It is often said that it would hurt the Chinese and the others for the dollar to collapse given their currency holdings and their dependency on trade with and investment from the United States. And while this is true, that doesn't minimize the leverage they gain from proving to the world that they can play a role in establishing the price of the dollar and that they are not unwilling to use this power. In fact, their recent statements and actions prove this but I think it's fair to speculate that they will, at some point, rattle the saber even louder to enhance the leverage they already have. (It's a power they've used increasingly. The Chinese called the U.S. Treasury during the Fannie Mae crisis to demand action with the more than implicit "or else" being the sell off of U.S. government securities.)
Having said all this...and despite the importance of Russia's oil and nukes, India's billion people and promise and Brazil's continental size, ag export leadership, and recent oil discoveries...there is one critical fact to remember about the BRICs:
Without China, the BRICs are just the BRI, a bland, soft cheese that is primarily known for the whine that goes with it. China is the muscle of the group and the Chinese know it. They have effective veto power over any BRIC initiatives because without them, who cares really? They are the one with the big reserves. They are the biggest potential market. They are the U.S. partner in the G2 (imagine the coverage a G2 meeting gets vs. a G8 meeting) and the E2 (no climate deal without them) and so on. And so while the Russians have been the most eager of organizers of the BRICs because they want to create a counterbalance to U.S. power (not a terrible thing, I think for the world or for the United States given what we've seen of our tendencies when we do when being the sole superpower goes to our head), we should see the emergence of the BRIC bloc for what it is at its heart, a major amplifier of the influence of the country at its heart, China.
As an aside, I don't think we should see the rise of a counterbalancing bloc as a terrible thing either for the world or even for America. While having enemies is to be avoided wherever possible, having rivals is essential. It promotes reevaluation and growth. Imagine what computing would be like if we lived in an all Microsoft, Apple-less world. They make each other better. (Which in that case means Microsoft forces the smaller Apple to be innovative and Apple forces the Microsoft behemoth to be less awful.)
That said, we should also recognize how far the bloc has come in its development and consider that in the future they are -- strengths, weaknesses, imbalances, tensions and all -- the most likely counterbalance to U.S. influence...and for that matter to the influence of more radical voices like those of rogue states or of extremist Islam somehow united (which is much less likely than the BRICs keeping their act together.)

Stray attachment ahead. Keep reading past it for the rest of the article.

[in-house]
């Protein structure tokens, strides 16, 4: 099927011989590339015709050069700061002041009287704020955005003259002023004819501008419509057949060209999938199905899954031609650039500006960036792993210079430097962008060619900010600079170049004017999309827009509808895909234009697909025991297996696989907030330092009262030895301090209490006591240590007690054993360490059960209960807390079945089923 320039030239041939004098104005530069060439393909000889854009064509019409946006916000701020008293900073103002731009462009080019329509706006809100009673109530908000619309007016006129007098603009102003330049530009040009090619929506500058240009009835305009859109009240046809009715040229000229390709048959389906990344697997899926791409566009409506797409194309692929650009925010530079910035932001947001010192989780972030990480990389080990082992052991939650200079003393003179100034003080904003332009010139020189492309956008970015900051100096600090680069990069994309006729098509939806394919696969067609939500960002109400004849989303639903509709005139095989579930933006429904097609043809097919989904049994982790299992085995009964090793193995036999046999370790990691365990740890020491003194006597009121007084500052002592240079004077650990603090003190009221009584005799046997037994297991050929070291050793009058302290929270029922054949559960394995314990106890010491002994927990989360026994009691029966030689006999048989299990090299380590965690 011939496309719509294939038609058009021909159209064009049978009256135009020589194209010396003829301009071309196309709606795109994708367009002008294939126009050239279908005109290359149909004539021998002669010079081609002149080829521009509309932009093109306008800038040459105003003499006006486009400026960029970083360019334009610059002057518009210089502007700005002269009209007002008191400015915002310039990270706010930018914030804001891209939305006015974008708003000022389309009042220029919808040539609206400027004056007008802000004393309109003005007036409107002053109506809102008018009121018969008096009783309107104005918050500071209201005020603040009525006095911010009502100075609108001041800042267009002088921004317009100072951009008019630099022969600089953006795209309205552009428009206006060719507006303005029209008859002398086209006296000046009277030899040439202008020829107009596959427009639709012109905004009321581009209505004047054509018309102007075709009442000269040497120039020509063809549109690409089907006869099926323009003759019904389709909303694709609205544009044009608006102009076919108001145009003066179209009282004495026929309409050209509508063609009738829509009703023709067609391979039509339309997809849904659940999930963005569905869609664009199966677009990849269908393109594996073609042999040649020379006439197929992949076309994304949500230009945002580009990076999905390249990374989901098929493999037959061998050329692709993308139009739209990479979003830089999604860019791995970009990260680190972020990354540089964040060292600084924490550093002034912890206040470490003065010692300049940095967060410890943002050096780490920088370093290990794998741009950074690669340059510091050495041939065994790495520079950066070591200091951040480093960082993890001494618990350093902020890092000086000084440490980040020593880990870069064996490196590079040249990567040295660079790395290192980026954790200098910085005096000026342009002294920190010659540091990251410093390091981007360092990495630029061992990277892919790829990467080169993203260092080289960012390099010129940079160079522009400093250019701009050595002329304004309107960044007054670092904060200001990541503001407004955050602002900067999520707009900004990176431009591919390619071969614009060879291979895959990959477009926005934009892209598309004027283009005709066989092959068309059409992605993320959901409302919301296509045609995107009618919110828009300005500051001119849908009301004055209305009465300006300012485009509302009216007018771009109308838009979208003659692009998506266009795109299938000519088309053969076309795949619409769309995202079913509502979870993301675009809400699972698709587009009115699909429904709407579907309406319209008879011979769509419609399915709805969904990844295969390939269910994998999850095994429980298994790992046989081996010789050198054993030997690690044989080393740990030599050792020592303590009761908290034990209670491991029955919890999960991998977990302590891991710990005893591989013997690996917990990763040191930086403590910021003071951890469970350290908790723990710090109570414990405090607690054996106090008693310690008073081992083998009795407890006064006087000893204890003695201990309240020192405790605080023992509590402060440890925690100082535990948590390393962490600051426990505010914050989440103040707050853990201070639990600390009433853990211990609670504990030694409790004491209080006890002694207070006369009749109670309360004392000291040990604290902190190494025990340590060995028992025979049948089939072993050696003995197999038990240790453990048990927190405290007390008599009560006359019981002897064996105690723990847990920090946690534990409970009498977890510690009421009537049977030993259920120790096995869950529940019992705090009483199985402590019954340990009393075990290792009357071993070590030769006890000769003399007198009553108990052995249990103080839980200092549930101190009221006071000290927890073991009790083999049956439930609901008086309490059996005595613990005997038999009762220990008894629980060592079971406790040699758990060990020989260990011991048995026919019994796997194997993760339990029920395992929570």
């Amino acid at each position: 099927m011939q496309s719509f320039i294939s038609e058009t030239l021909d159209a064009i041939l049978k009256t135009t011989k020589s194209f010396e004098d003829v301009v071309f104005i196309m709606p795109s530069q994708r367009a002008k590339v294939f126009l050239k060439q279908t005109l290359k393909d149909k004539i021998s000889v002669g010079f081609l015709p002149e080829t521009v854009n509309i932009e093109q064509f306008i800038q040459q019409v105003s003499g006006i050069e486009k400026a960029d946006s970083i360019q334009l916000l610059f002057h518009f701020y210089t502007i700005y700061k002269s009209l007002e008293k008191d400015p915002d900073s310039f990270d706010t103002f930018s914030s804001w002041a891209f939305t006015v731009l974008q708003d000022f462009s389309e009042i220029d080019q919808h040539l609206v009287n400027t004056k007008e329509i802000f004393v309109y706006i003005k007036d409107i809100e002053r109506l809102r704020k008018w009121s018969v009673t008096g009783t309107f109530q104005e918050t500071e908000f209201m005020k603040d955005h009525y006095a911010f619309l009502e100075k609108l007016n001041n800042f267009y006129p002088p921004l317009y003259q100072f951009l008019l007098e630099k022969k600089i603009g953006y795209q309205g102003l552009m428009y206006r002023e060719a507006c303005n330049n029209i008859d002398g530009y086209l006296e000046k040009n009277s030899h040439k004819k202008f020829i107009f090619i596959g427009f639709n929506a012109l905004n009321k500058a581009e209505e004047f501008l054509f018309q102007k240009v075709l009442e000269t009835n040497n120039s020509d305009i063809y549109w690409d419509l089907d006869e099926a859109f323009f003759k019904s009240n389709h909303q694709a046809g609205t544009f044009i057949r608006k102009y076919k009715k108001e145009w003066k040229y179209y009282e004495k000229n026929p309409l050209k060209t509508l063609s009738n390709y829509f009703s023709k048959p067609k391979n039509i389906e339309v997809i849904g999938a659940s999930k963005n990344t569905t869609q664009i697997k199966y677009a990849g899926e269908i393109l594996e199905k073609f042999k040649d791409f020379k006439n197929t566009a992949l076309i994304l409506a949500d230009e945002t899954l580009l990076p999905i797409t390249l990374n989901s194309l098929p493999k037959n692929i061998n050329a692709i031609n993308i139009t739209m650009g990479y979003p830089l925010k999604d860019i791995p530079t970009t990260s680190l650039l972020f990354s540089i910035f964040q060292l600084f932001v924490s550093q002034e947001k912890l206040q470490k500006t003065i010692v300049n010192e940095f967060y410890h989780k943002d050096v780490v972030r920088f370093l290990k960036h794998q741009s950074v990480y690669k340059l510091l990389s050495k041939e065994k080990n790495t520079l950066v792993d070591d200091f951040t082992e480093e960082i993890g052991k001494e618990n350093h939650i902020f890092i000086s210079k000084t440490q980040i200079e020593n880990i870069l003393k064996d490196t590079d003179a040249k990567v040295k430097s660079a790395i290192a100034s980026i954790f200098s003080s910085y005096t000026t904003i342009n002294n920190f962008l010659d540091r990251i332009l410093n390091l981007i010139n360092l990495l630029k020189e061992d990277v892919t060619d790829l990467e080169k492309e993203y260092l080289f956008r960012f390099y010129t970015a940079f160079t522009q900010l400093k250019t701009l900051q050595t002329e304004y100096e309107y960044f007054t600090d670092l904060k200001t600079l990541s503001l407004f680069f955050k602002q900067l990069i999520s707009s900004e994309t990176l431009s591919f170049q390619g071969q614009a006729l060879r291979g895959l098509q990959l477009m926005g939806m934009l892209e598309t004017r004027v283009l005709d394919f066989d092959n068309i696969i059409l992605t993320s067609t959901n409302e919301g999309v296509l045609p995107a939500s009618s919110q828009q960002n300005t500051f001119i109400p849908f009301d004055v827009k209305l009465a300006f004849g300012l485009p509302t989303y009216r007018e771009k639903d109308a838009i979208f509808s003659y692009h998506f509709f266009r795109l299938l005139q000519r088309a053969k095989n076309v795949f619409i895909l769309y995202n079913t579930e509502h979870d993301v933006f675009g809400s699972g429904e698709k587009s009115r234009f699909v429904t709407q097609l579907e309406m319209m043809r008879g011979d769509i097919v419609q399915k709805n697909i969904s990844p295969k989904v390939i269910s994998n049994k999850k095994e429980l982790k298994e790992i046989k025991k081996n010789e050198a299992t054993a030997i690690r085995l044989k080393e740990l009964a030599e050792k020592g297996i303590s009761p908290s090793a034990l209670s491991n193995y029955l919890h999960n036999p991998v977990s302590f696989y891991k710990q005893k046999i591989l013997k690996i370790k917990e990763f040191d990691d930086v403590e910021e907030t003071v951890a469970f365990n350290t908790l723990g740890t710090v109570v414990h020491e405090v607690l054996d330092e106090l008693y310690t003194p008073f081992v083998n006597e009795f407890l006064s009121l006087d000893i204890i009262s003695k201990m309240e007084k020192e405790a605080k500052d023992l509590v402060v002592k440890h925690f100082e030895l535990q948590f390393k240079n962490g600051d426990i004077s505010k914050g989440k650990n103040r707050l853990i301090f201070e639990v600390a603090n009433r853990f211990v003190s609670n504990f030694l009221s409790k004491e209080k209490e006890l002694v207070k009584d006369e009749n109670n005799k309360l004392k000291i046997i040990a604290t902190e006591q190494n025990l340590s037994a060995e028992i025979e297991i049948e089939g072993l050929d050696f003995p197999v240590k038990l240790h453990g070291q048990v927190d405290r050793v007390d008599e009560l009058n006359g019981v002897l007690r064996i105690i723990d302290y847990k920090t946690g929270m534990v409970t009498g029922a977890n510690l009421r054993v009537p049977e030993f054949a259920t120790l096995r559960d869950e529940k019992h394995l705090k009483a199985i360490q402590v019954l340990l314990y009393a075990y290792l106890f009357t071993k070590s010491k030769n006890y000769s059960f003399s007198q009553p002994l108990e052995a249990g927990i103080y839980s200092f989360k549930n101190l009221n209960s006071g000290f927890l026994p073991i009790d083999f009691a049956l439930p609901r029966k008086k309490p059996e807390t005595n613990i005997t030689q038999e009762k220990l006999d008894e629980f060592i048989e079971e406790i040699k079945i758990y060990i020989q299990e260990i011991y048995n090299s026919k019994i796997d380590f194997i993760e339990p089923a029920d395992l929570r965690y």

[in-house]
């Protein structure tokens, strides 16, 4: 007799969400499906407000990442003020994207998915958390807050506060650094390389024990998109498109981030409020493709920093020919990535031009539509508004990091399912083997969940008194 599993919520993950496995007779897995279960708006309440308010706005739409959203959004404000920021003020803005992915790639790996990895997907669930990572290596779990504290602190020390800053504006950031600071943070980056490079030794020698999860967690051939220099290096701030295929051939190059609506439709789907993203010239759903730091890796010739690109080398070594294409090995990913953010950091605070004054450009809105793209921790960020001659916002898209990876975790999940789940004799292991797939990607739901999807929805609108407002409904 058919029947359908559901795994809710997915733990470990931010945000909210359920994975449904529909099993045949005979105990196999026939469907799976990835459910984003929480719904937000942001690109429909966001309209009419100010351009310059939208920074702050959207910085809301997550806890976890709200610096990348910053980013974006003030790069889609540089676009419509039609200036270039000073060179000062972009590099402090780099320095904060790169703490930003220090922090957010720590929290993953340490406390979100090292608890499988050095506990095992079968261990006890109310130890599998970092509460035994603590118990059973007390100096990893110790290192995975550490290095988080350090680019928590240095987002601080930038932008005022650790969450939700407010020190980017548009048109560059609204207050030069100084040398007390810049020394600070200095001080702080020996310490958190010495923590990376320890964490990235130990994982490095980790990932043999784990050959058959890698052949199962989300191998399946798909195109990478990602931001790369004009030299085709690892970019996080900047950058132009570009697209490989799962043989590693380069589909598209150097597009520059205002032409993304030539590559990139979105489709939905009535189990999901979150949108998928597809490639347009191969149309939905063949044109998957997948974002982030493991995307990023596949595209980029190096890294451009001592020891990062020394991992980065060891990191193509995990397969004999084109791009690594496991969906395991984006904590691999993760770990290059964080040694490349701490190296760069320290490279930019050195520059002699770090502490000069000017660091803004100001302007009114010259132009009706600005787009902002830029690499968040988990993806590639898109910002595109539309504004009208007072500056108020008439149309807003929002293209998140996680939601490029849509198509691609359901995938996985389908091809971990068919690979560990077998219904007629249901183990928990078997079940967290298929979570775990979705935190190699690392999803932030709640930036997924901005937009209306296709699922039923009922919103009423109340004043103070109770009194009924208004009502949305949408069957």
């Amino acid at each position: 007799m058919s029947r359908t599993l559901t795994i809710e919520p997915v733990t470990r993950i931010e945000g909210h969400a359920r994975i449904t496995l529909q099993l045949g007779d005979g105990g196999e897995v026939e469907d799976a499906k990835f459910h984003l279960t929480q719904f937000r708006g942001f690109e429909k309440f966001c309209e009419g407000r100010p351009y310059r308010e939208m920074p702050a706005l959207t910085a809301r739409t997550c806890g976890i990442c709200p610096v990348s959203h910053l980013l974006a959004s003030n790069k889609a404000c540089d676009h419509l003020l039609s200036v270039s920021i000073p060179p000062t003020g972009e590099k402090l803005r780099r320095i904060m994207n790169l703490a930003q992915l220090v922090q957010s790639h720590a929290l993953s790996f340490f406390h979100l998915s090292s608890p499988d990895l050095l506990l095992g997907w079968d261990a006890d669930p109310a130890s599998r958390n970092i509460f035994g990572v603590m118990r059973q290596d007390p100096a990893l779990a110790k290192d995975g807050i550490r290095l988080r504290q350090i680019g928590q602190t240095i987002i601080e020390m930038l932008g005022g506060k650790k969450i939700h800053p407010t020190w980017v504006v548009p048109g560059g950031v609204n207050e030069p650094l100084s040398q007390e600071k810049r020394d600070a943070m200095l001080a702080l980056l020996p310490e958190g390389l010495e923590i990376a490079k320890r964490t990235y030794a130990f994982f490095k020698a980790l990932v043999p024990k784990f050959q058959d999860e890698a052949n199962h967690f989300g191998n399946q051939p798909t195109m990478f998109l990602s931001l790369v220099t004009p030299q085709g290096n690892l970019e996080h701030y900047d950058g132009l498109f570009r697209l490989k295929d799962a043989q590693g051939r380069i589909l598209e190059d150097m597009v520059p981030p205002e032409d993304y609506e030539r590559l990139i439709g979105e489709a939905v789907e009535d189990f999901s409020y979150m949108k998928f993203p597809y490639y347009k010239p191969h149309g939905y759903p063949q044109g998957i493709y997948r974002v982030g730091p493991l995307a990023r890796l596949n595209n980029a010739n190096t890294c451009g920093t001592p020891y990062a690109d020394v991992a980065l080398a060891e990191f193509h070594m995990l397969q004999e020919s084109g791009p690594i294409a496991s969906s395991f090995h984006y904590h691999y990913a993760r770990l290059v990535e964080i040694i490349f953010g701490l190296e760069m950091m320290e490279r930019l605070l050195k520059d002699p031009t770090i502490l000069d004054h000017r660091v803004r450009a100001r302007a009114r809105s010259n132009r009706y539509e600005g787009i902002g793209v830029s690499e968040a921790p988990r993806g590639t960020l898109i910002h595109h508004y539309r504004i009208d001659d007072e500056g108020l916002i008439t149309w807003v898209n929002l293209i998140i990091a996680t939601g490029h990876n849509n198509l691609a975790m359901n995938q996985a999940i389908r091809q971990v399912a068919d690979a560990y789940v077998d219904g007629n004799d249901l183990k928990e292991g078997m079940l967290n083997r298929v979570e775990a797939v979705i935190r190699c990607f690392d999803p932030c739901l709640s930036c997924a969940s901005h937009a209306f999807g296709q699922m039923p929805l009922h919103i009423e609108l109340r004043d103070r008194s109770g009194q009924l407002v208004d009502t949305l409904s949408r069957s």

Having said that, I have to emphasize that they are not a direct threat to the United States and we should not view them as an enemy. Their efforts to align themselves actually is likely to diminish the tendency that any one of them may have (I'm talking about you, Vladimir) to stray into more confrontational postures. And so long as they responsibly play the voice they assert they seek -- as an effective counterbalance to the U.S. representing the equities of major populations worldwide -- they actually have a very constructive and useful role to play in global affairs.
ALBERTO PIZZOLI/AFP/Getty Images
President Obama is now coming to the end of the candyman phase of his presidency. That's the part where he can play to core constituencies and those whose support he would entertain with big gifts -- stimulus money, tax cuts, and promises of policy changes. It's the part where the booty of an election win is spread around -- jobs are given to loyal supporters, and foreign policy victories are scored simply by telling a once-disgruntled ally what they've long been waiting to hear.
But now starts the hard part. Now, the president must grapple with the tough part of leading -- where friends don't get what they want, where allies are pushed and prodded and threatened and punished if they don't fall into line. When force is required, and all eyes are on the United States and the policy initiatives that are under fire can no longer be blamed on the last president.
To help prepare for this period, here are 10 tough decisions that Obama will face in the very foreseeable future.
Will he soon be forced to sacrifice putting a price on carbon for political expediency? Will he actually be willing to trade cap and trade for health care as current conventional wisdom would have it...and then enter into a midterm election year when doing a cap and trade deal may be even harder? Will he be willing to use the classification of carbon as a pollutant as a regulatory bludgeon on this issue hard... and necessary... as that may be on many industries?
2. Failing economy
When the U.S. economy underperforms estimates in the next few years, will he be willing to increase taxes on middle class taxpayers... or exacerbate class tensions by continuing to place all the burden on the most affluent Americans? Where is he willing to make meaningful cuts? Defense? Entitlements?
3. Necessary roughness
He won't use force in Iran to stop proliferation; that already seems clear. But will he use it to stabilize Pakistan's nuclear arsenal should it come under siege? Or to stop massive slaughter in Central Africa? Where will he be willing to use force in a place that the U.S. is not already engaged in a conflict?